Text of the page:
Remember l told you Stephanie bought me an advent calendar for my birthday? l spotted one on her cupboard when we went to Cheltenham for her graduation and I asked if she could get me one, although l was prepared to pay for it. She said she’d try but they were out of stock so she gave me her’s as a present. She’d got one for Alex too and assured me there were more coming in to the store at the end of the week, but l found out yesterday that they were so popular there were none left. When l asked her whether she’d got one and she sheepishly replied that she hadn’t l offered to give it back to her, as did Alex, but she insisted that we keep them. l felt really guilty.
This afternoon Alex rang me to tell me she’d had an idea which she’d already sorted out. She’d bought 24 little presents, wrapped each one, numbered them, put them in a carrier bag and presented it to Steph so she didn’t miss out. She told Steph it was from both of us. Steph posted this photo on Facebook with the heading ‘officially the coolest advent calendar ever’.
I’m so proud of them both. Steph was willing to give up 24 days’ worth of yummy goodies so Alex and l could have them, and Alex made sure her sister didn’t miss out. We’re all going to enjoy the next 24 days with our advent calendars.
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For my birthday a few weeks ago Terri bought me a ticket to see a ballet called Le Corsaire at the Bristol Hippodrome. She and some of her co-workers had arranged to go and thought it would be nice if I went too. We went to Bristol in the afternoon and did a little bit of shopping, had a late lunch/early tea in Cabot Circus then made our way back to the Hippodrome where we met a friend who was taking her parents to see it. We went to the Colston Hall for a glass of wine in their cosy bar then walked around the corner to the Hippodrome.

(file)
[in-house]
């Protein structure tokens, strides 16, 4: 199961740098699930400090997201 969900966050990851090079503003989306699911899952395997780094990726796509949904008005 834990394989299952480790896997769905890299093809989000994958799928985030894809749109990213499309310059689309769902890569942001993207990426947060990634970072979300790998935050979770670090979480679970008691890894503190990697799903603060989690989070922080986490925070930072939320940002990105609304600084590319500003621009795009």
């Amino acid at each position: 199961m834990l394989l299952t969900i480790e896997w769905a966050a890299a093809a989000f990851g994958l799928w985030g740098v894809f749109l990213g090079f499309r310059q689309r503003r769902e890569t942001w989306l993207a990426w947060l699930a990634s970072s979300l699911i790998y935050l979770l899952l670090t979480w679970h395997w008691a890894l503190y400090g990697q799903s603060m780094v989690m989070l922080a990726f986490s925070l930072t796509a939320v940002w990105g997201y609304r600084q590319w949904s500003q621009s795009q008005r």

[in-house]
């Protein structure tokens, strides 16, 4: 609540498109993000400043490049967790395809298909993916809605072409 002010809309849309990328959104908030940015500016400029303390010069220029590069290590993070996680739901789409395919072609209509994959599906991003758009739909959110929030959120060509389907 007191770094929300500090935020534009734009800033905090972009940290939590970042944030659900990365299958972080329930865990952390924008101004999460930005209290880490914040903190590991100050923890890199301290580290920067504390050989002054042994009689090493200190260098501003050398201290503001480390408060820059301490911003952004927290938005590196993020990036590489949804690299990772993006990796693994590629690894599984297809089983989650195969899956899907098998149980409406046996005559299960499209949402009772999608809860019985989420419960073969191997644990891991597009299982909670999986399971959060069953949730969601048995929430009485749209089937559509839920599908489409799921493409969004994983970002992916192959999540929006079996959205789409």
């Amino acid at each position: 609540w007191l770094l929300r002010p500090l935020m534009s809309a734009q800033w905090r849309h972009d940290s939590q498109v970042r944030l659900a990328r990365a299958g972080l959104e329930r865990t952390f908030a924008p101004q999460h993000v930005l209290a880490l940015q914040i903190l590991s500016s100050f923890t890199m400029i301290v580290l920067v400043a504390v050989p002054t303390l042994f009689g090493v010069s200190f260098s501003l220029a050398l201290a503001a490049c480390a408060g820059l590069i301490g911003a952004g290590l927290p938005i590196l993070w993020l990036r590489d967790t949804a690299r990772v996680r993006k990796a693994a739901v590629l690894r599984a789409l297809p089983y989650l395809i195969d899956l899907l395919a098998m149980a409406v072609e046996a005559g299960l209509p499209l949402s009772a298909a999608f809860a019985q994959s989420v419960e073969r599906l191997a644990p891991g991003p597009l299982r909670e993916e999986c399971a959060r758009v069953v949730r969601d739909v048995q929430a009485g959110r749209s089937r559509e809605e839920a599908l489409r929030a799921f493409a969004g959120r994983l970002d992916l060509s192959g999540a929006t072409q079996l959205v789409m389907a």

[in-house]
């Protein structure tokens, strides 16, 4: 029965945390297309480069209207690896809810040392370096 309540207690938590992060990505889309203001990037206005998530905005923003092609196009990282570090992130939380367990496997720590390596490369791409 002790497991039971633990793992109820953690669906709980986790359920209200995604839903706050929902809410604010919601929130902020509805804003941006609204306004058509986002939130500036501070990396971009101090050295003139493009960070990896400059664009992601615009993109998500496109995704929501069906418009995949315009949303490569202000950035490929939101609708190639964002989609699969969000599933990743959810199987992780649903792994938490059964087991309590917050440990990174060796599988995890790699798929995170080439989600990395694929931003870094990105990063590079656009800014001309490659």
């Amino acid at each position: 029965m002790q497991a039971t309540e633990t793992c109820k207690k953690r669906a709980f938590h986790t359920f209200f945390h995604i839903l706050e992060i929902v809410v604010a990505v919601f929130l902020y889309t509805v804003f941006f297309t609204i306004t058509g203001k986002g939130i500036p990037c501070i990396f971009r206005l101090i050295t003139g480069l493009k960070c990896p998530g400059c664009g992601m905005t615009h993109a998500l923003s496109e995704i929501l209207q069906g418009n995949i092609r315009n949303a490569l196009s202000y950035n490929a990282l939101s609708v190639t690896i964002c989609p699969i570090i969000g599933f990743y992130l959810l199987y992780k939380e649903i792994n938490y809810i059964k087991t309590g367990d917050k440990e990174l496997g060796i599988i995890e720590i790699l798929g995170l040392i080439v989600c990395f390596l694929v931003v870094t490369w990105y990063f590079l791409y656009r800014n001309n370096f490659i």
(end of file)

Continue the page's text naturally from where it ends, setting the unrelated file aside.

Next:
As Terri has now pointed out, that’s probably ruined future trips to see ballet. It was truly superb! It was performed by the English National Ballet with a live orchestra which was all very exciting and we enjoyed it so much. This is only the second ballet I’ve ever been to, the first being Coppelia at the Weston Playhouse on a noisy, too-small stage which resulted in the dancers occasionally leaping into scenery whilst sounding like a herd of elephants – not their fault at all, but disappointing all the same. The stage at the Hippodrome is much larger and certainly quieter, but the music was rousing and the dancers just so talented. It was a wonderful present.
On a different note, I just came in from working outside to find one of our cats dragging tonight’s tea (steak) off the cupboard! We usually defrost stuff by keeping it in the microwave but Gordon rarely follows the rules and often leaves it beside the Aga where he’s convinced it defrosts quicker. I’m sure it does too although I’m slightly worried about the bacteria growth of such warmth. Hopefully he will now realise that nothing is safe if left on the cupboard, especially after Scamp had a little lick of our best t-bone steak! Fortunately it was still inside the plastic bag, but I suspect it wouldn’t have been for much longer if I hadn’t come in at that stage. I consider this one of the worst things about it being so cold outside: all the cats refuse to leave the house and lie about making everything hairy.